Nancy Latham's mission on York's school board was "true and simple."
"As long as you keep it in mind that you want what is best for the boys and girls, you'll arrive at great conclusions," Latham said. "That's why you're there, for the boys and girls."
Latham kept that attitude for the 16 years she served on the York School District One School Board. She decided not to seek reelection, leaving the remaining board members and a few newcomers to continue her mission.
"I've been through four superintendents," Latham said. "Every superintendent has different goals and things they want to accomplish, but the one thing that stayed steadfast is that everyone kept the best interest of the children up front."
Digital Access for only $0.99
For the most comprehensive local coverage, subscribe today.
The vacant seat Latham filled 16 years ago was left by her husband, Bill, who was a teacher at Lockhart in Union County and had served on the board for 10 years before he died in 1992. He died in July and his term with the board ended in November, Nancy decided to run for his seat and won.
Latham said family was one of the determining factors in her retirement, although spending time on the board also provided plenty of opportunities to see them. Her daughters Mary Ashley Gifillan and Kelly Burton attended York Comprehensive High School when she took her seat at the school board, and they now teach in the district at Hickory Grove-Sharon Elementary and Jefferson Elementary School, respectively.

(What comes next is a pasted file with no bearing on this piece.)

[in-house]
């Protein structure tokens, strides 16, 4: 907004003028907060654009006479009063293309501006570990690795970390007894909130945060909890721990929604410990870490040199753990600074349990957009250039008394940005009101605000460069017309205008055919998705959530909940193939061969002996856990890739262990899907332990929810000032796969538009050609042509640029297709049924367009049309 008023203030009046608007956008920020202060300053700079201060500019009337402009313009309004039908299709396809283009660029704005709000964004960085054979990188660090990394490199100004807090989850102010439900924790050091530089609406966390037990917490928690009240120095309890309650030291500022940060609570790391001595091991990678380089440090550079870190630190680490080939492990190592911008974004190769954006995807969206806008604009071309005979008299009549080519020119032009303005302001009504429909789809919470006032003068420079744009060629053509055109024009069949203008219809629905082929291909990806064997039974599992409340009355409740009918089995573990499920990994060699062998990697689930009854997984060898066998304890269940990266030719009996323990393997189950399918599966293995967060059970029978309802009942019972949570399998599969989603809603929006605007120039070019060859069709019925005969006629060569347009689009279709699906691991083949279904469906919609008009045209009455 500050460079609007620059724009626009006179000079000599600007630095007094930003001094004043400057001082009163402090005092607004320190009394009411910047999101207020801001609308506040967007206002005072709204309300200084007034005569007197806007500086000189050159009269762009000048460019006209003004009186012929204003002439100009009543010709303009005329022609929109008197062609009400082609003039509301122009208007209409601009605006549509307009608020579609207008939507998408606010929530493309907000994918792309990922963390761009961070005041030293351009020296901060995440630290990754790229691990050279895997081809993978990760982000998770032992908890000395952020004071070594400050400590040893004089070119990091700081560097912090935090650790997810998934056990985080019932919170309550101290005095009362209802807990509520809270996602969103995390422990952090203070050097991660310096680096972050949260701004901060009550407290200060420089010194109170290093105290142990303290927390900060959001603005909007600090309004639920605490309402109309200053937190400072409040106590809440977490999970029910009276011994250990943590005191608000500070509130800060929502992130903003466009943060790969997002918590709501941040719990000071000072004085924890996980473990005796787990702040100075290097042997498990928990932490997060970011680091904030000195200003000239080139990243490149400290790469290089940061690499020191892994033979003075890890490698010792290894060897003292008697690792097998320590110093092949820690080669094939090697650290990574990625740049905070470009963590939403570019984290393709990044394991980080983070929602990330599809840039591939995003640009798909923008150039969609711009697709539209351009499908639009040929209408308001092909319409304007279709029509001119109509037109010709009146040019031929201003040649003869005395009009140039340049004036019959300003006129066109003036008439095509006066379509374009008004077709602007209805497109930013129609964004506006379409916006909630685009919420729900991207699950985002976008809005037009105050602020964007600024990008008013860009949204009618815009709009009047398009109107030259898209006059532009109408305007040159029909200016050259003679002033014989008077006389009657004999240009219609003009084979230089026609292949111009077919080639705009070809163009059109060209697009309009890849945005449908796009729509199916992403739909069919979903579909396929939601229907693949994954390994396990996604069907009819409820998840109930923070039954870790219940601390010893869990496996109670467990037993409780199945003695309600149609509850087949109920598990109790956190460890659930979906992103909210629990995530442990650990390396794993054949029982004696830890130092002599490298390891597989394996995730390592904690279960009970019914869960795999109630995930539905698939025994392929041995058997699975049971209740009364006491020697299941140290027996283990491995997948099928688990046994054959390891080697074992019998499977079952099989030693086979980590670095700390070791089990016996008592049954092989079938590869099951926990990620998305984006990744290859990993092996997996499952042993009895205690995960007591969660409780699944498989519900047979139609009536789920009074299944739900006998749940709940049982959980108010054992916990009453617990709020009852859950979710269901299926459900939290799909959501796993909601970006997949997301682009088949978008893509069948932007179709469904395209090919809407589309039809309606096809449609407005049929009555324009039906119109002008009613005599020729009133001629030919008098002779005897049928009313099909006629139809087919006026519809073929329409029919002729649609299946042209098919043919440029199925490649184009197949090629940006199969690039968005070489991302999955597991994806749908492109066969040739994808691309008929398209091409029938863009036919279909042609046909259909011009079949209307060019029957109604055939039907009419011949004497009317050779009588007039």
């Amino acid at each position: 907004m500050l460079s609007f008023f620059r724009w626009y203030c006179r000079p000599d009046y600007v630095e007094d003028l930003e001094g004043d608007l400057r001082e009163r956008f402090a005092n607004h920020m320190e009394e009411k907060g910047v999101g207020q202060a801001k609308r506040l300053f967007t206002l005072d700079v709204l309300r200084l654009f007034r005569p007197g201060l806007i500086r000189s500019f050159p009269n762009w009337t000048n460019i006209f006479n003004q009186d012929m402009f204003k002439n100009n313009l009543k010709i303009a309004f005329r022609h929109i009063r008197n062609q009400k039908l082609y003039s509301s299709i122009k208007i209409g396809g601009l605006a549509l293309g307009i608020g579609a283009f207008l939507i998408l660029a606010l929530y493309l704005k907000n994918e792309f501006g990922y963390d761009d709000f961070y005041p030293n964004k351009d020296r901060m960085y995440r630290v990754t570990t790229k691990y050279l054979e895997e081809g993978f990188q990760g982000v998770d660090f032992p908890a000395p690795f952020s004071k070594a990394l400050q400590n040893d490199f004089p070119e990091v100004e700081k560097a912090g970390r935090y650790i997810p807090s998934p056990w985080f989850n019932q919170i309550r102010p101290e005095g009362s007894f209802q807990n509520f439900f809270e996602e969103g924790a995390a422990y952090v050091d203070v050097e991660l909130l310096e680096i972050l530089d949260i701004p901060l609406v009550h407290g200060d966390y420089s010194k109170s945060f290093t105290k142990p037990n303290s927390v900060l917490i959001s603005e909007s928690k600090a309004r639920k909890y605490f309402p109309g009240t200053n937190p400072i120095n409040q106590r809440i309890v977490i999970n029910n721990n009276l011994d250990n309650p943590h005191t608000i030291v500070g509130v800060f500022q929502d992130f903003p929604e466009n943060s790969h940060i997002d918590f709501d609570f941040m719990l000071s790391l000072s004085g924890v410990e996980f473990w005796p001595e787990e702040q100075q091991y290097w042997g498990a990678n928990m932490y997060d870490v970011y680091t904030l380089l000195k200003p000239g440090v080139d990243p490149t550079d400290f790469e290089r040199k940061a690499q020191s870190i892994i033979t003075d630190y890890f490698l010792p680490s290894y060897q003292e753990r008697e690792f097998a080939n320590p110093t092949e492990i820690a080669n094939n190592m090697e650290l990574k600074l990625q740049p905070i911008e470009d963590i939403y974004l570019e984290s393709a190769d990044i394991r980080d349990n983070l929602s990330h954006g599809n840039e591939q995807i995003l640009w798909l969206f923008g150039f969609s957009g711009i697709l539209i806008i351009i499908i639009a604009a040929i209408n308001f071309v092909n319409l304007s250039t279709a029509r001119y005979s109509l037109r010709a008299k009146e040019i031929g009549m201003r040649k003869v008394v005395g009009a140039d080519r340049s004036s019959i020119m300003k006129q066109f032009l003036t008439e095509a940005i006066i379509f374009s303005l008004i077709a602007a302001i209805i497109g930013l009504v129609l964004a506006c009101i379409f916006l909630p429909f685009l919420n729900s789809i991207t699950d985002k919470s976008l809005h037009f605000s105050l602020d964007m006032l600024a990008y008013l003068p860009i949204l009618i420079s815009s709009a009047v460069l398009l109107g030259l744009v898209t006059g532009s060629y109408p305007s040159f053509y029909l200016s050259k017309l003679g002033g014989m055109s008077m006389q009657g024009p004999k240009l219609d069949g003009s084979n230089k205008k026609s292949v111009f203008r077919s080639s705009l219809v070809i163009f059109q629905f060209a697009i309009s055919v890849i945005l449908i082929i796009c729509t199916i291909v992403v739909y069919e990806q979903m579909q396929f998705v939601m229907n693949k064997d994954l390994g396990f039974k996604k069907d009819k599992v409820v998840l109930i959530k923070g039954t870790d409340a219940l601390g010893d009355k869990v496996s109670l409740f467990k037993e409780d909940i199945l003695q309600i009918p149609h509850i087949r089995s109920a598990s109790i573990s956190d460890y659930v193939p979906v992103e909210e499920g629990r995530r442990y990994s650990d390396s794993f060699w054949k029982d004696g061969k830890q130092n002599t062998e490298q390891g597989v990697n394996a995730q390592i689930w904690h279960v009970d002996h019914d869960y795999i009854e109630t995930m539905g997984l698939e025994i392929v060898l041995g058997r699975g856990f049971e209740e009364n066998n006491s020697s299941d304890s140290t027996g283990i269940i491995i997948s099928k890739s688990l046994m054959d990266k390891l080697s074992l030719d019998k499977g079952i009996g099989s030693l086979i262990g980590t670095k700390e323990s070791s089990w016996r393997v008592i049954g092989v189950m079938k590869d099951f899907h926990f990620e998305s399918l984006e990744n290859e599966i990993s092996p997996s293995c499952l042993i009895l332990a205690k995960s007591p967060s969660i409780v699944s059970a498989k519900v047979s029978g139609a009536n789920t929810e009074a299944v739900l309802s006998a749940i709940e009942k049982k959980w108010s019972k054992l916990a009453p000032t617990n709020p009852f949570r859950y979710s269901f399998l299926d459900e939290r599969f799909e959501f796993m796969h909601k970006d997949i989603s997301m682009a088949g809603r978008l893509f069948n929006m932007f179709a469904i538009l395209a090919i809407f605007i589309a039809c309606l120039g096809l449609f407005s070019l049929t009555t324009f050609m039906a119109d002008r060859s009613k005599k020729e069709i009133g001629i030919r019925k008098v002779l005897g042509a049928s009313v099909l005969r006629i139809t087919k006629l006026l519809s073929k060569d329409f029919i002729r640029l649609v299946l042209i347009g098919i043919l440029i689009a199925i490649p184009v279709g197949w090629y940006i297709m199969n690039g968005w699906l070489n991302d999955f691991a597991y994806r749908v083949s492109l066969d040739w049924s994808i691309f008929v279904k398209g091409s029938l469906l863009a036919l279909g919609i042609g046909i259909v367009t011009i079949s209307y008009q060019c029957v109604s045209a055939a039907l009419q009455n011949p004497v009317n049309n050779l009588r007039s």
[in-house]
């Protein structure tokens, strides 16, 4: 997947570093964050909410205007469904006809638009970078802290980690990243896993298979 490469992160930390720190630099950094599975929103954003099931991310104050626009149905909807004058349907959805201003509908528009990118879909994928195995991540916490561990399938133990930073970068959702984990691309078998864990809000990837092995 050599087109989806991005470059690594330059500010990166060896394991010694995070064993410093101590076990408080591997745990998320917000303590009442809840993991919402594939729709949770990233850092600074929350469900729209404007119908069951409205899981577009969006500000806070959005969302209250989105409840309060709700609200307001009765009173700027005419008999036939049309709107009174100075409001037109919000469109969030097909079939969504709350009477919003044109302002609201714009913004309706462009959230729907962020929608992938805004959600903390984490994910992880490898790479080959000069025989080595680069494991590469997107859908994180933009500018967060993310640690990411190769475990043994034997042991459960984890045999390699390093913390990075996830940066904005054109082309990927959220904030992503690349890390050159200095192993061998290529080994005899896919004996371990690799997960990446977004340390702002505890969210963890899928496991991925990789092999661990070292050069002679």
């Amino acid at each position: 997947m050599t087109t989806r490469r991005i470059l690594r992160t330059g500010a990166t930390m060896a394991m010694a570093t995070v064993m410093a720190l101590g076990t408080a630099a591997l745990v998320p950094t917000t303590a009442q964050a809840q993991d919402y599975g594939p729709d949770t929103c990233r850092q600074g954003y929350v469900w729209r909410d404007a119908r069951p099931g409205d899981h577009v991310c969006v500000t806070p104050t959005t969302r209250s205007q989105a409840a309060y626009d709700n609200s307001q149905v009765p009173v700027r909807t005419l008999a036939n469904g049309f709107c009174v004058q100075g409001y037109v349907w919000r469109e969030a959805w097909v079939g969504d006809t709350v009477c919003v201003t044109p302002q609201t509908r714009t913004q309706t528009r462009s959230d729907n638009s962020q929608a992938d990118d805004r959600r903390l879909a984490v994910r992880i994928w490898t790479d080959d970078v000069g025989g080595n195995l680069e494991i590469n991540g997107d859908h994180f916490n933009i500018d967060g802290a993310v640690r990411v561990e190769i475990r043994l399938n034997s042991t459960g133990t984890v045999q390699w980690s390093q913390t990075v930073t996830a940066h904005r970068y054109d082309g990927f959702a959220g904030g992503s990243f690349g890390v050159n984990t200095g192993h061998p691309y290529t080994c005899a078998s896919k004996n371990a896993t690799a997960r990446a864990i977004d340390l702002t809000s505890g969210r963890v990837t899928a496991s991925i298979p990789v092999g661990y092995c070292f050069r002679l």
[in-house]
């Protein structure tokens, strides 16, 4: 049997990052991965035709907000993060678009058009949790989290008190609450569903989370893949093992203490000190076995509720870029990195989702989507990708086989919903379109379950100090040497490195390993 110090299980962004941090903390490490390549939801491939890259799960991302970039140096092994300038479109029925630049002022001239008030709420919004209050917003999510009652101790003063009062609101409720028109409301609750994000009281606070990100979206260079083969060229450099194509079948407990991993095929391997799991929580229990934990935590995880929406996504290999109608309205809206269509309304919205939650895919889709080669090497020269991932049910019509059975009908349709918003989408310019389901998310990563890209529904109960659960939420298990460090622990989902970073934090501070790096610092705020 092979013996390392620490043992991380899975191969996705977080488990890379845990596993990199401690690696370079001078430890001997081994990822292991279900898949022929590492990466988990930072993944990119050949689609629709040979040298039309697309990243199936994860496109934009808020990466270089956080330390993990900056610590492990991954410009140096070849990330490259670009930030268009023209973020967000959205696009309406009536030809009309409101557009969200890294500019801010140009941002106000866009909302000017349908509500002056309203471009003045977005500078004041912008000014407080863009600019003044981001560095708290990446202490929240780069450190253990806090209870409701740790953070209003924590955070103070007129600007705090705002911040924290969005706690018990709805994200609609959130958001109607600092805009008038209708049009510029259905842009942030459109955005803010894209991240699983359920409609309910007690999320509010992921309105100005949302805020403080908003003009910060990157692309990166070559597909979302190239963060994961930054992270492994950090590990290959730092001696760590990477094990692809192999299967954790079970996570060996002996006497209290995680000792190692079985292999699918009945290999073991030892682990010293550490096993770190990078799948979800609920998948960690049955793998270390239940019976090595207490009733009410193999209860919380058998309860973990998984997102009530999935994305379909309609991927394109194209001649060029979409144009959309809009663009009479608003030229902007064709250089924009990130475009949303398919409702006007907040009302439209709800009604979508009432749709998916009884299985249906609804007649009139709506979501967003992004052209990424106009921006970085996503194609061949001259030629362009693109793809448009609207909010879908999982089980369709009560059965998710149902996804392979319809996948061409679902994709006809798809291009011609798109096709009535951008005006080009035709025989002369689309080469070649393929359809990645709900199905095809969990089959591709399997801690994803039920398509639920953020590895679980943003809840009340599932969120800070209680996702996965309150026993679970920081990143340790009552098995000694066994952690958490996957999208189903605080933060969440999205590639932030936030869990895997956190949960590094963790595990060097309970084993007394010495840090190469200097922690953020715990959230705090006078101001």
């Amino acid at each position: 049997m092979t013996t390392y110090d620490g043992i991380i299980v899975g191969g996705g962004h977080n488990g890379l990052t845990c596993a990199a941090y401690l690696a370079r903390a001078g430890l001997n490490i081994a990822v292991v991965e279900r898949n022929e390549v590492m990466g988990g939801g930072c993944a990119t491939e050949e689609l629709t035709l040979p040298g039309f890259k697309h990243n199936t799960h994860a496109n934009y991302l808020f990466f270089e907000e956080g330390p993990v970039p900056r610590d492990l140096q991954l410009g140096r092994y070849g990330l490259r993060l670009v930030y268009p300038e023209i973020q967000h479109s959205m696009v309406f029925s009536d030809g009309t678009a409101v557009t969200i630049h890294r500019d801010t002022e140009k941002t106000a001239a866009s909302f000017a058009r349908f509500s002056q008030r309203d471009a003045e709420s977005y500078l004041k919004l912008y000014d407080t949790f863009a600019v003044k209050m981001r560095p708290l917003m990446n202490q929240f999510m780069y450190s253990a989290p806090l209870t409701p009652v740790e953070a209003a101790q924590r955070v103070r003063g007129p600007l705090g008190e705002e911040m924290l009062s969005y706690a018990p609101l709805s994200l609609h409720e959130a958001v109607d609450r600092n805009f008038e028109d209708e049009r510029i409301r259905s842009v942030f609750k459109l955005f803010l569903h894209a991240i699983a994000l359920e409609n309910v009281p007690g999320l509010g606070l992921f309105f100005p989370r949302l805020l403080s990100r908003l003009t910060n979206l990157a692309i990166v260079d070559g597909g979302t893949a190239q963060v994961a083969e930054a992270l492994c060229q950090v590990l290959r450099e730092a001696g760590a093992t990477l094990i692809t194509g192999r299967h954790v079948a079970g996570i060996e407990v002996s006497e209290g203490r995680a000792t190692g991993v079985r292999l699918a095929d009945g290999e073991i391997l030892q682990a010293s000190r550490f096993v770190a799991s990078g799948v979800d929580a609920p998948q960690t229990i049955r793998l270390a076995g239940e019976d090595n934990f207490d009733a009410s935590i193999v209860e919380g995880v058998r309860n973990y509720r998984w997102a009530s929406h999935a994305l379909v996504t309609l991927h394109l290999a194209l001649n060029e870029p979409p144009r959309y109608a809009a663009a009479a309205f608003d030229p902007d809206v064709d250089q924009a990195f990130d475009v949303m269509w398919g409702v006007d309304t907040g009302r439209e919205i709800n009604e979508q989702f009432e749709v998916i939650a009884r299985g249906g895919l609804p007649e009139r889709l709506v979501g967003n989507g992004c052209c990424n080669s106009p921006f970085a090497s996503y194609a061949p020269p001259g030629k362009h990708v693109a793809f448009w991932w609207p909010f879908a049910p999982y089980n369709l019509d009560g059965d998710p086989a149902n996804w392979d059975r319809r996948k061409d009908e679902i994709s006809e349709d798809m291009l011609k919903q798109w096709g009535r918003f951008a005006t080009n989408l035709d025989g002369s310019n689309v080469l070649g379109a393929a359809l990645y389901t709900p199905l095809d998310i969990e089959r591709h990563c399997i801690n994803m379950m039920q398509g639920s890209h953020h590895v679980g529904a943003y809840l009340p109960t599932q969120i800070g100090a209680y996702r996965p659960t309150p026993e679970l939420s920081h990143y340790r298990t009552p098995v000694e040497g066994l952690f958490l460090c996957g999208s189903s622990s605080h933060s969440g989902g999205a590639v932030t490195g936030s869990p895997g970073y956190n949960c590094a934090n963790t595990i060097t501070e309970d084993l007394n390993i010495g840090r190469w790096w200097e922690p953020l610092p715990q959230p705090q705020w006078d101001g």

Latham said their chosen career is a family right of passage.
"It makes me very proud that they chose the teaching profession," Latham said. "Their father was a teacher before them, and they have a lot of aunts that are teachers, so it's sort of a family thing."
Gifillan said her parents inspired her and her sister to become teachers by preaching the value of education and community.
"They made sure we worked hard and put school first," Gifillan said. " They taught us the value of education and it was really important for us to give back and teach in the county where we grew up."
Gifillan said the board is losing a good one.
"She has looked out for the students and represented the community well," Gifillan said. "She gave it 100 percent."
Bob Hall, former member of the York School Board, echoed Gilfillan's thoughts.
Hall was on the board with Latham for 14 years before retiring two years ago. Hall said the children were Latham's first priority.
"In every decision we made, she worried about how it would affect the children," he said. "The district will miss her."
Latham listed some pleasant things about the board that she will remember.
"I'll miss the camaraderie that we had on the school board," she said. "I have thoroughly enjoyed all the administrators and teachers I've worked with. I can't give enough praise to our teachers."
In praising the teachers, Latham is also praising herself and the entirety of the board. They came up with programs like "School to Work," which integrates students into the workplace to prepare them for life after high school, and began the use of Novanet that helps students catch up in their studies. In her 16 years, Latham has seen through many other changes in the classroom.
"The technology has made a big difference in education," she said. "I think our curriculum has strengthened, we're offering more challenging curses and we're better preparing students for college. I think we're giving them the tools they need to go out there and face life's challenges."
Latham has worked with everyone that currently serves on the board, and believes they will continue her mission to positively affect the lives of the children in York schools.
"I think in every decision I've ever had to make on the board I've always tried to ask myself 'what is best for the boys and girls,'" Latham said. "As long as board members continue to ask that question when they make decision we'll be alright."